By Julie Funasaki Yuen
Everything that is special about Mid-Pacific Institute lives in the heart and mind of alumna Eleanor (Takahashi) Oxley ’40. During a recent conversation, Oxley recounted her fondest moments at Mid-Pacific as a dedicated alum and shared cherished memories about her time spent at the school as a scholarship boarding student, editor of the Ka Anuenue school newspaper, and student council leader.
“Of the fondest memories of my life, I would put MPI at the top,” shares Oxley. “I lived in Kawaiaha‘o – from my window I saw the valley and part of UH from my room. The boarding school made it so unique and a place that I cherish so much. It’s not just the academics, although that was also high. 100% of the students went on to college.”
“There were five intramural groups. You were selected for each group and became forever part of that family,” says Oxley. “I was a member of the Damon-Lyceum group. Our colors were red and white.”
Oxley graduated in 1940, a year before the bombing of Pearl Harbor by Japanese forces in December 1941. “I was 18 when the war started,” recalls Oxley. “All of my classmates went to war. The Japanese boys joined the 442nd. Others joined the Navy.”
Following graduation from Mid-Pacific, she completed her RN at St. Francis Nursing School. She then worked as an operating room nurse at Kuakini Hospital.
During the war, Oxley met and married the love of her life, James Joseph Oxley from Camden, New Jersey. The couple were married for 64 years and had three children – Michael, Mary and James. Oxley pursued a master’s degree in public health at the University of Hawaiʻi to stay in the medical field while also working hours that allowed her to spend time at home with her three young children.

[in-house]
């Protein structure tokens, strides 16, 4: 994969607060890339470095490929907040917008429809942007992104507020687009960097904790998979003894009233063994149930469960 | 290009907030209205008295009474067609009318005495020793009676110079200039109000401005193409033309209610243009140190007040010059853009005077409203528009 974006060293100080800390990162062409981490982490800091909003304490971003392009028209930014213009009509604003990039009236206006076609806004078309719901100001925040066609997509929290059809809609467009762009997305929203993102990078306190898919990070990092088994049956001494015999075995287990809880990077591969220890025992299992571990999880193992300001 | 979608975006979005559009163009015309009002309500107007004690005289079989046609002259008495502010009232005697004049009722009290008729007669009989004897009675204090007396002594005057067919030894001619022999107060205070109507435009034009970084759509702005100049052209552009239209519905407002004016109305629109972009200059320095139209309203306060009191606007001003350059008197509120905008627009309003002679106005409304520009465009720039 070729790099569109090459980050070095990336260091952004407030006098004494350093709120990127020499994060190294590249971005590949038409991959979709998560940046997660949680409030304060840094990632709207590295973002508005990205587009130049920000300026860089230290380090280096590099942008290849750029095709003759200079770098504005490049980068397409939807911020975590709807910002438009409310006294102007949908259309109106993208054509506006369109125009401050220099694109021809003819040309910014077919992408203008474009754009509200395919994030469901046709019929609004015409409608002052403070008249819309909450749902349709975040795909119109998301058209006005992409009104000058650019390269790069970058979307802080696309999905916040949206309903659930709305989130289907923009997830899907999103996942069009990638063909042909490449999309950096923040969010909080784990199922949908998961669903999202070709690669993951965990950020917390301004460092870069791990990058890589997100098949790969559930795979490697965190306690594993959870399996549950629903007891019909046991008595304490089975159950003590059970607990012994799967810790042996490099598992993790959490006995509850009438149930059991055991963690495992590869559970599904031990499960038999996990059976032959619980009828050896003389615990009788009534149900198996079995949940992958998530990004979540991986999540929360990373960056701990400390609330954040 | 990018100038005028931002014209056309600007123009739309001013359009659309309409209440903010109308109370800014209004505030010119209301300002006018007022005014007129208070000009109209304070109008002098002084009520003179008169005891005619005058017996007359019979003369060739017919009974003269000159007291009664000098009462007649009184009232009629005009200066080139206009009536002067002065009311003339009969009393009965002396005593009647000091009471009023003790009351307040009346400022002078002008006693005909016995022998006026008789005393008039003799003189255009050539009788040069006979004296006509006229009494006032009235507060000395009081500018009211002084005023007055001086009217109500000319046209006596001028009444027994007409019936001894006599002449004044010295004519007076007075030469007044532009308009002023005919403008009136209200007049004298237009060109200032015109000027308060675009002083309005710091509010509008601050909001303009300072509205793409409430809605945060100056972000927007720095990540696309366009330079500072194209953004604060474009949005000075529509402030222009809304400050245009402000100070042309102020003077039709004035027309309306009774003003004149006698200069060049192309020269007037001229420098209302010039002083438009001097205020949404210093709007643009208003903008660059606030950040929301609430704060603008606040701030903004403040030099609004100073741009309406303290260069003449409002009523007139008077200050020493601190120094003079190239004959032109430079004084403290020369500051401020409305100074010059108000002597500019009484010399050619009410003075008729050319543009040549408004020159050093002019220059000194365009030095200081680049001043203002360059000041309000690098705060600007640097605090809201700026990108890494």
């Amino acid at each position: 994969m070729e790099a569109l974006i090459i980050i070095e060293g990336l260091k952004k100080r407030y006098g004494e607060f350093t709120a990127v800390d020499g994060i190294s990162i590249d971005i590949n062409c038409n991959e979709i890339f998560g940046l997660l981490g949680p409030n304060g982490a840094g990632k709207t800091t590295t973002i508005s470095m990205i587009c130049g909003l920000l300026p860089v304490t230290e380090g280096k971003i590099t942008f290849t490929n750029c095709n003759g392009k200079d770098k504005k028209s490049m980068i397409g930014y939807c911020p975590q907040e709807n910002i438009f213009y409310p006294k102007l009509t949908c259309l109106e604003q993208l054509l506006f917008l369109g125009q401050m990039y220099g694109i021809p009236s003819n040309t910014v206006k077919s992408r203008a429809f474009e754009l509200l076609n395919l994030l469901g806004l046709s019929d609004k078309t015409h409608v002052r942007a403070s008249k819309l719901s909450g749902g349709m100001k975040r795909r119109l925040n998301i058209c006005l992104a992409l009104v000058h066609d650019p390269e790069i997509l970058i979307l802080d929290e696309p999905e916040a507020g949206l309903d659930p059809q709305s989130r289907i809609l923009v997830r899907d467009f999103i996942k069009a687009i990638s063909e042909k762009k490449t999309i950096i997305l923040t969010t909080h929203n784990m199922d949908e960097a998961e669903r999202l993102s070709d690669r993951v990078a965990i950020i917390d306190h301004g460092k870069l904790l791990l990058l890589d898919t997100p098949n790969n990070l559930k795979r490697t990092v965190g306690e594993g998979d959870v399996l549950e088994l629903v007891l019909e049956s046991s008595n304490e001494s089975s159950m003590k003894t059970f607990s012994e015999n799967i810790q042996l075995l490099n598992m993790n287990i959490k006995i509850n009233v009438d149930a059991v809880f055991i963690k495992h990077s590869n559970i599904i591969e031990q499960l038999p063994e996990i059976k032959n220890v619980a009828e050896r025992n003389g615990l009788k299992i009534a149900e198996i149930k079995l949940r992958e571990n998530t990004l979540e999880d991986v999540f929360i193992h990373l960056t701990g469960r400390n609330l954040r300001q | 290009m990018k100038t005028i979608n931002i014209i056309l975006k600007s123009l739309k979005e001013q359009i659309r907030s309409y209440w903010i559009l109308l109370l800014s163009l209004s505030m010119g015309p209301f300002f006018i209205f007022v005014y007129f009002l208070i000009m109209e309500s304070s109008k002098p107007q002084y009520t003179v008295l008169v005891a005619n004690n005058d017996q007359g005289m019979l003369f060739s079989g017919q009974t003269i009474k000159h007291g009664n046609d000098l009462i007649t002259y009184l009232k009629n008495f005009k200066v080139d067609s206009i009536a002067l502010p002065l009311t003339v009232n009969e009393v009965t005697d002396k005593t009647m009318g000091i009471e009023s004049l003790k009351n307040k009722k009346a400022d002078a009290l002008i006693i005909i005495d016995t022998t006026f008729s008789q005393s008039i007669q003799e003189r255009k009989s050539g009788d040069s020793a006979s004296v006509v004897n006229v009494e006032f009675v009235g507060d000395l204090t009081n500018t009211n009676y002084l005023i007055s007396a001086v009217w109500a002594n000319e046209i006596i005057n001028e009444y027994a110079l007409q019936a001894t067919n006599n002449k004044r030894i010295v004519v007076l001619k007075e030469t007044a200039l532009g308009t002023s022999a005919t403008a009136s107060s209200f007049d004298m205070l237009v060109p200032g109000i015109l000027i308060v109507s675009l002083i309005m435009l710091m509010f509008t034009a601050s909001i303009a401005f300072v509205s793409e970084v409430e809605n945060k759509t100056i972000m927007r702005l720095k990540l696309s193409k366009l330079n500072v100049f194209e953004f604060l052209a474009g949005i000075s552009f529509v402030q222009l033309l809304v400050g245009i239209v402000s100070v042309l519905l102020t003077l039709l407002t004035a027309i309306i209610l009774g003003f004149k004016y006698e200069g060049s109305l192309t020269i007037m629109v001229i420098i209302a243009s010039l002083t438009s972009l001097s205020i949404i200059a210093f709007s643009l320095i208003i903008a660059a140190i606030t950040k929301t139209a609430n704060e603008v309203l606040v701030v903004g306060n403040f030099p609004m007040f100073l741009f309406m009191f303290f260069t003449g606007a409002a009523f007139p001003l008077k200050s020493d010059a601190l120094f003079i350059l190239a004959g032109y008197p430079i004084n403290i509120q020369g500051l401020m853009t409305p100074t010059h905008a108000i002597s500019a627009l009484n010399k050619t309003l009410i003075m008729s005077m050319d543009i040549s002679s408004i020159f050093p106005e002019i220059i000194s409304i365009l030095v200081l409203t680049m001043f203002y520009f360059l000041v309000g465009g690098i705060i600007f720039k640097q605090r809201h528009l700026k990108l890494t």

Mid-Pacific continues to hold a special place in her heart as she has continued her connection with the school through her family. Oxley’s nephews, Ray ’60 and Brian ’64 Itagaki, as well as niece Shelley Itagaki ’92 continued the family Mid-Pacific legacy.
She shared that her years at Mid-Pacific Institute were truly formative and she is grateful for the opportunity of being exposed to a variety of different nationalities and experiences that helped her grow as a person and scholar.
“Every Easter break, the whole school rode the bus, went out to Iwilei and took the train around Waianae and Kaena Point,” recalls Oxley. “All of the girls went to Camp Erdman and the boys went to a different camp. That was so fun because five girls stayed in a cabin. Our dietician cooked a big pot of stew. We swam and we rode the waves, we went hiking and we learned hula, ukulele and Hawaiian crafts.”
As part of her scholarship responsibilities, Oxley helped in the dining hall. “My working scholarship paid for half of my tuition. At 5 o’clock, all the ‘dining room girls’ went down to Wilcox and helped set the tables three times a day,” shares Oxley. “Everything had to be in order. We learned all about the different dining table implements. It was very formal. We had to learn what to eat with what fork.”
Oxley recalls that she was fortunate because her family lived in Waipahu while many of her classmates came from the neighbor islands with family farther away.
“My mother and my brother, every chance they had, they would come to Honolulu,” shares Oxley. “My mother made a lot of rice balls. She prepared nishime and takuan, and they would bring them to me. They would drop it off at the school office. Then I would spread the food out and sit on the floor and eat with my classmates. They were so happy to eat the food from home.”
Oxley looks back fondly at her time at Mid-Pacific and sees it as a true home. “The friendships, my classmates – we were close, we were a family.”